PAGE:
Monday, February 3, 2014

The top learning miss-steps that start-ups make. Part 1

Living and working as a Learning Pro out in Northern California I see and hear about a lot of training that is not serving an organization in the way it should.

So I've put together a list of the most common miss steps and mistakes I've seen and some thoughts on how these can be course corrected. Here is the first. More to come.

1. It's obvious. It's Intuitive

By there very nature start-ups are founded by smart people who see a need that is not being fulfilled. In Silicon Valley that usually means they have an idea that translates into a software solution to a problem that people have. Founders live and breath that idea and that solution. They see it through iteration after iteration, continuously improving and refining it. The lucky ones convince backers and develop that solution into a product and then iterate again and again. Then customers connect with the solution and those first few connections are always very high touch interactions. All the people connected with the solution are passionate about it and the invest heavily in making sure that the customers get the most out of it. Maybe you create some training for it. Leveraging existing content from the sales cycle into a training presentation and reworking the sales demo into a hands-on user experience for training. Then, if all goes according to plan, there are more customers and more people connecting with the product.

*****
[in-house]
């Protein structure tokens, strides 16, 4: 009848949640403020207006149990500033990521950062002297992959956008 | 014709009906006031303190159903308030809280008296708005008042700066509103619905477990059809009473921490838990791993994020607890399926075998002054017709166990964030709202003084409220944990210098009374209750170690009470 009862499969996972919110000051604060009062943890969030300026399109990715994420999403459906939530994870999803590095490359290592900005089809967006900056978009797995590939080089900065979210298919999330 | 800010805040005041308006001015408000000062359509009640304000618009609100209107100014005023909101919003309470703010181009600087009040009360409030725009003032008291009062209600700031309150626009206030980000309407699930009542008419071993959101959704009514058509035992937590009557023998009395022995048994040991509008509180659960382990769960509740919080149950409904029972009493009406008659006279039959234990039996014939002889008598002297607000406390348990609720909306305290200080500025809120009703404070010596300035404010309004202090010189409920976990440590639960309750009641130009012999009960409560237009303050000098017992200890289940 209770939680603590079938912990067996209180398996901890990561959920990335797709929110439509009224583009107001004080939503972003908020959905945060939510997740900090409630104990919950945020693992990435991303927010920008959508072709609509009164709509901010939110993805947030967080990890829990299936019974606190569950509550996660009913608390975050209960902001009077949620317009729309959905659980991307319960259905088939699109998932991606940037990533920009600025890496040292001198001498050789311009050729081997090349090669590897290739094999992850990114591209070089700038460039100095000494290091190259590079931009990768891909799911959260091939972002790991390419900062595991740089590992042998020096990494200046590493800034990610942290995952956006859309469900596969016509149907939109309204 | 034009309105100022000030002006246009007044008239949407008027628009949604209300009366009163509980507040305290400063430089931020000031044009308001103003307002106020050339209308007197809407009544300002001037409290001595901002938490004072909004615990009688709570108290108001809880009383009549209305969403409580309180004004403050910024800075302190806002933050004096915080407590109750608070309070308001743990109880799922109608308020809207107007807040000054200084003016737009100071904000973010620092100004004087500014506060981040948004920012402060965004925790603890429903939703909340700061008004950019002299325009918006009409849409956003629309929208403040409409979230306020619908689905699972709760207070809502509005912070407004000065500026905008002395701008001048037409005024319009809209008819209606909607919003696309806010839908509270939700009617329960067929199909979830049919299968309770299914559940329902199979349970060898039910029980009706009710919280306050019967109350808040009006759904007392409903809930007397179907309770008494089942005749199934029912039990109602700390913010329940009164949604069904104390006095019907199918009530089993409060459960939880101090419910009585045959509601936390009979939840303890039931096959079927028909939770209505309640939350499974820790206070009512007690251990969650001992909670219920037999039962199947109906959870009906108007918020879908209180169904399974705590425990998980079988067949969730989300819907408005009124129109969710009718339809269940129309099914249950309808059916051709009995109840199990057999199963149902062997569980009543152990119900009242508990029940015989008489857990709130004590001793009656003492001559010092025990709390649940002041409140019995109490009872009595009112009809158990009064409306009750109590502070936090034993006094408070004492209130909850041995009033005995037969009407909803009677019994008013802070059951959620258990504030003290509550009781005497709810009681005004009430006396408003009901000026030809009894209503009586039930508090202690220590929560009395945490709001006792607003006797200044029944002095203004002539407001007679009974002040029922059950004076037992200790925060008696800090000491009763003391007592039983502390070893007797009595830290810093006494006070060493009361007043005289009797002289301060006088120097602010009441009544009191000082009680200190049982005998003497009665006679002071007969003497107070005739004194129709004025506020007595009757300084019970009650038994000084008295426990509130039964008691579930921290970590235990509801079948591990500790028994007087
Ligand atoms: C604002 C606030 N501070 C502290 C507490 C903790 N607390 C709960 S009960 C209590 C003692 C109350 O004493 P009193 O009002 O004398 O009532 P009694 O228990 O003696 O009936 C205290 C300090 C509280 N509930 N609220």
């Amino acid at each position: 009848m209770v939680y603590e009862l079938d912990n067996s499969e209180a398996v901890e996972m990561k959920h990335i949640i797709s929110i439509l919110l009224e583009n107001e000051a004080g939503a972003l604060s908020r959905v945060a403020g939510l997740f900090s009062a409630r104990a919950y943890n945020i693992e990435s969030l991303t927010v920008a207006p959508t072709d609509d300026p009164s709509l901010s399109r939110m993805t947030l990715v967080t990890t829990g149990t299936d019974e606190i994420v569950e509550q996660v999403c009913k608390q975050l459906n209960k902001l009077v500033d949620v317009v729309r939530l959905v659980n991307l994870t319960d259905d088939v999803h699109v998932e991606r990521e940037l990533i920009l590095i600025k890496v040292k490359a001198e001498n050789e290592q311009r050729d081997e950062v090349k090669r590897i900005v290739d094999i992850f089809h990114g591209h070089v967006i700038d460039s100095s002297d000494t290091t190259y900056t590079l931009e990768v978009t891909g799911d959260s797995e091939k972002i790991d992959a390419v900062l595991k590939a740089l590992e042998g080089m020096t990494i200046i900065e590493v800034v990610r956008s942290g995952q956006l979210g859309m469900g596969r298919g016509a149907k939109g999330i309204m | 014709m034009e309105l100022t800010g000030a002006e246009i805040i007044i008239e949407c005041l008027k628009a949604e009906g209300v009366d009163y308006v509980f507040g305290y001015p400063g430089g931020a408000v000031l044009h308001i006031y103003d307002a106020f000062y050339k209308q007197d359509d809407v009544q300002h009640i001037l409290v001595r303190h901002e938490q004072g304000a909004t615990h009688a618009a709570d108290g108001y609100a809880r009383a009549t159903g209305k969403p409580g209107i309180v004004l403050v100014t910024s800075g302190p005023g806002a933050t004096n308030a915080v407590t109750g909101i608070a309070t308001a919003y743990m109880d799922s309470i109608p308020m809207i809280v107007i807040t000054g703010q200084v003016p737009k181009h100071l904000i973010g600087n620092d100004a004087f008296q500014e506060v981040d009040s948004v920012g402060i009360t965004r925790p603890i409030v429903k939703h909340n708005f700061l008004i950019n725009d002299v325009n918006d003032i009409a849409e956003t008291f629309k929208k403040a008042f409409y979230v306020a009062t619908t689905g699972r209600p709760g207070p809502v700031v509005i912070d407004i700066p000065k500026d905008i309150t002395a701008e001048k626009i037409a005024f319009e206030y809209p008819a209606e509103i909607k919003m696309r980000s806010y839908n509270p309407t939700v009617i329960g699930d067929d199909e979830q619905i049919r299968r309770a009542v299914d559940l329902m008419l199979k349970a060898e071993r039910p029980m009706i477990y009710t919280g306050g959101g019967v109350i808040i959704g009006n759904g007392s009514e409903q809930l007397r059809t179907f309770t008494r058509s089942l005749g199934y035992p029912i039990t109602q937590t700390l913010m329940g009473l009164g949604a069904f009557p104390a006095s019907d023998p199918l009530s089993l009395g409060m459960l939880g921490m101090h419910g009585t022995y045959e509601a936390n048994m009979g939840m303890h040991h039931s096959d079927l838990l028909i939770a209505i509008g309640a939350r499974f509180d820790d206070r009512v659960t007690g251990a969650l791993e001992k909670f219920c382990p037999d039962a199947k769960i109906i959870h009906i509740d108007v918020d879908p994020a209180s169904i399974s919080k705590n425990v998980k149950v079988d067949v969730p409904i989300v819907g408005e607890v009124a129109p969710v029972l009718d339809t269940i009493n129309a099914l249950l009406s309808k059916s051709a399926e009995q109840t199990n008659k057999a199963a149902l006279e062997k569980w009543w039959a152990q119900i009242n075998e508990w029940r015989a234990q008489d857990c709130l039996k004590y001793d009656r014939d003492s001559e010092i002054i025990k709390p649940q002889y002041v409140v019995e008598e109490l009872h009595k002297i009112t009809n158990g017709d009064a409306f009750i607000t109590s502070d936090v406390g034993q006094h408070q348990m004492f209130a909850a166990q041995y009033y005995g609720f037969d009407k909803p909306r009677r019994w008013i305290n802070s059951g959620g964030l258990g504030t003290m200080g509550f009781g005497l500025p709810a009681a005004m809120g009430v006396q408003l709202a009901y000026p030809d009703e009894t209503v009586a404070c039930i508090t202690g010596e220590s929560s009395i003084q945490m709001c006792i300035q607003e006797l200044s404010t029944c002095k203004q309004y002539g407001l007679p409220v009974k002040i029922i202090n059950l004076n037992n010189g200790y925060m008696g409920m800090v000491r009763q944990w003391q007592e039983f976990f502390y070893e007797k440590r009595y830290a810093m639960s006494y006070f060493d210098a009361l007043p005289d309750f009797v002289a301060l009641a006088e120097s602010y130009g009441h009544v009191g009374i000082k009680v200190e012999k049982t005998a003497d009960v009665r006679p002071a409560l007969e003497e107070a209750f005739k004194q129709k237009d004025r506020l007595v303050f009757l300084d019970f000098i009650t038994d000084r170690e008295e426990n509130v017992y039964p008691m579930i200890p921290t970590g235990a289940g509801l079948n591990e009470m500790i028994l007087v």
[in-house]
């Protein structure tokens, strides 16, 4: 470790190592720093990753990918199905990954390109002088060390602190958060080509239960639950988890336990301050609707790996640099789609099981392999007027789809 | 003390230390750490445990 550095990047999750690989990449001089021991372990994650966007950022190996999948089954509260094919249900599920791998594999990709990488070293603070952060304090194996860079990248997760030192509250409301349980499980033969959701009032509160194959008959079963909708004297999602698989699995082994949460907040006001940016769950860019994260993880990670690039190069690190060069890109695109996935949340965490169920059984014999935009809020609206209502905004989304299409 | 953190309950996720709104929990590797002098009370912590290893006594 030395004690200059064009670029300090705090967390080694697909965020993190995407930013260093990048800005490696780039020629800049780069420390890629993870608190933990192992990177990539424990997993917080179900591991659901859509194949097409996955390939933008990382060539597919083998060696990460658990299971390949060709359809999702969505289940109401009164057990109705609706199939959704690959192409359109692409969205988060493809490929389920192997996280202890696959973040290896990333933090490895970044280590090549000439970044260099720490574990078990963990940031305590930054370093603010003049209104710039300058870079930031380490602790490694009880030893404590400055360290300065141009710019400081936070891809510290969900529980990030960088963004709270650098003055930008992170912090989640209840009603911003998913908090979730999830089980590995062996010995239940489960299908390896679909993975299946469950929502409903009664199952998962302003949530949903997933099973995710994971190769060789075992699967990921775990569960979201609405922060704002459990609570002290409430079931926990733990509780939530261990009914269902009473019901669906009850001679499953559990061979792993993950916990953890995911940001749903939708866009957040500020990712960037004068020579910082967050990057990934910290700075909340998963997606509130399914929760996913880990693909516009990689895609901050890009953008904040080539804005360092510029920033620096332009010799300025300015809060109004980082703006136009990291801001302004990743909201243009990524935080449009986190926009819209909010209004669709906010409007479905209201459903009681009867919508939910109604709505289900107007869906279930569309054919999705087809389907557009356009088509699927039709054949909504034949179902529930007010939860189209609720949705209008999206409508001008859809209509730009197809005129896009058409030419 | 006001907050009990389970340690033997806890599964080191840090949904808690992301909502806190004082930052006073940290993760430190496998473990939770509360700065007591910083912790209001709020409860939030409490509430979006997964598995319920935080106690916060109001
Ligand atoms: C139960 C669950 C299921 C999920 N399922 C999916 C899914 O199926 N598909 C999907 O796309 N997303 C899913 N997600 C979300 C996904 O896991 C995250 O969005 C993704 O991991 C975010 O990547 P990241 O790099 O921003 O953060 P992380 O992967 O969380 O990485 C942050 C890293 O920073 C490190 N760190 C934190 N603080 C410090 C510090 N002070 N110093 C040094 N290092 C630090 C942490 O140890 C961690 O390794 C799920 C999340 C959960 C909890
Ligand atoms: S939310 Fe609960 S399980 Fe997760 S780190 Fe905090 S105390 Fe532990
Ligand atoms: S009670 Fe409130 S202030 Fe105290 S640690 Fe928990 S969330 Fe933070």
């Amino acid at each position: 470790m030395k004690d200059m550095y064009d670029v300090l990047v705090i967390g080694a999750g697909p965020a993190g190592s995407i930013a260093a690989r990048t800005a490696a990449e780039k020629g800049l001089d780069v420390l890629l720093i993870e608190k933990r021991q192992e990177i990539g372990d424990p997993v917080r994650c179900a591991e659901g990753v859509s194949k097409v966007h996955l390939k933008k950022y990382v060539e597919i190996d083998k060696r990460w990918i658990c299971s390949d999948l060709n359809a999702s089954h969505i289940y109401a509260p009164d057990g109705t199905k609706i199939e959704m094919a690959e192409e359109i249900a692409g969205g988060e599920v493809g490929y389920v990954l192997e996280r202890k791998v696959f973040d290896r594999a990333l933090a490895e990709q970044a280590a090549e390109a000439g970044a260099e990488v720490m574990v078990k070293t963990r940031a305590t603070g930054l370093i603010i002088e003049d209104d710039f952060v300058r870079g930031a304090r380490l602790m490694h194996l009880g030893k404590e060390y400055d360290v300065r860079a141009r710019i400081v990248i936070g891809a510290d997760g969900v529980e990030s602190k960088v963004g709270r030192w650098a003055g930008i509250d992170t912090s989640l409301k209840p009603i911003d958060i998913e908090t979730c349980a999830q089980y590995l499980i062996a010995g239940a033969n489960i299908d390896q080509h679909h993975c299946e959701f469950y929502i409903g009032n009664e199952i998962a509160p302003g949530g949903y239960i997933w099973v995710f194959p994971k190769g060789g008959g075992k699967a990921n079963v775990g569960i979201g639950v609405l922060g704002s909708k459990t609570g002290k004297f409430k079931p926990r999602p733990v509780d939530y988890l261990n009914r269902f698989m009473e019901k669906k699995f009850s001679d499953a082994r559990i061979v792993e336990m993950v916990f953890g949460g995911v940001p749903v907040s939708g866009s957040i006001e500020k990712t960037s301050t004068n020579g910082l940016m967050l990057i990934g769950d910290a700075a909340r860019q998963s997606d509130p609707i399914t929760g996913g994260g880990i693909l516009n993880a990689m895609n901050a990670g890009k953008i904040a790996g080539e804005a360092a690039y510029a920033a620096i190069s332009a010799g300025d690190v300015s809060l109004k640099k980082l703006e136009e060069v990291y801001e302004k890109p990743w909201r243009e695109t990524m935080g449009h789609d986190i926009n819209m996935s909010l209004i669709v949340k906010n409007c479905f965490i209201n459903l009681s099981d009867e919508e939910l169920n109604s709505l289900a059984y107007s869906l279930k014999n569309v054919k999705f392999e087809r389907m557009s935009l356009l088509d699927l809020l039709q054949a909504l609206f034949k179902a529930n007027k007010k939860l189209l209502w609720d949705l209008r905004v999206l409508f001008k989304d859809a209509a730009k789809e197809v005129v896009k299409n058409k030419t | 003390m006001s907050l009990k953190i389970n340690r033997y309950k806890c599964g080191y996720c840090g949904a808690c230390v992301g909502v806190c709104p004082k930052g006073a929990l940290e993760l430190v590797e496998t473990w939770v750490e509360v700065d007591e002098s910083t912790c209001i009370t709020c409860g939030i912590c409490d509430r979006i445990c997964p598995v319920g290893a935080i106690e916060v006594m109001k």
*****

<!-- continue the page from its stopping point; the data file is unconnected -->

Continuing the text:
Then you get that piece of feedback.
People aren't using the software fully.
People are calling support to help through something that you thought was covered in training.

When you take a look at the what it is they are doing you just don't see why they just don't get it.
It's Obvious. It's Intuitive.

You are right of course. It is always obvious. But sadly not as obvious to someone who has not lived and breathed this idea and it's execution for the last few months and years.

As a learning Professional I always start with the fresh novice mind.  I am able to start with the luxury of looking at the product fresh and clean, without the impact of years of experience with the product, but with years of experience of people learning software.

Take a fresh look, or better yet ask someone else to take that look for you.

Part 2 follows soon

Happy Learning

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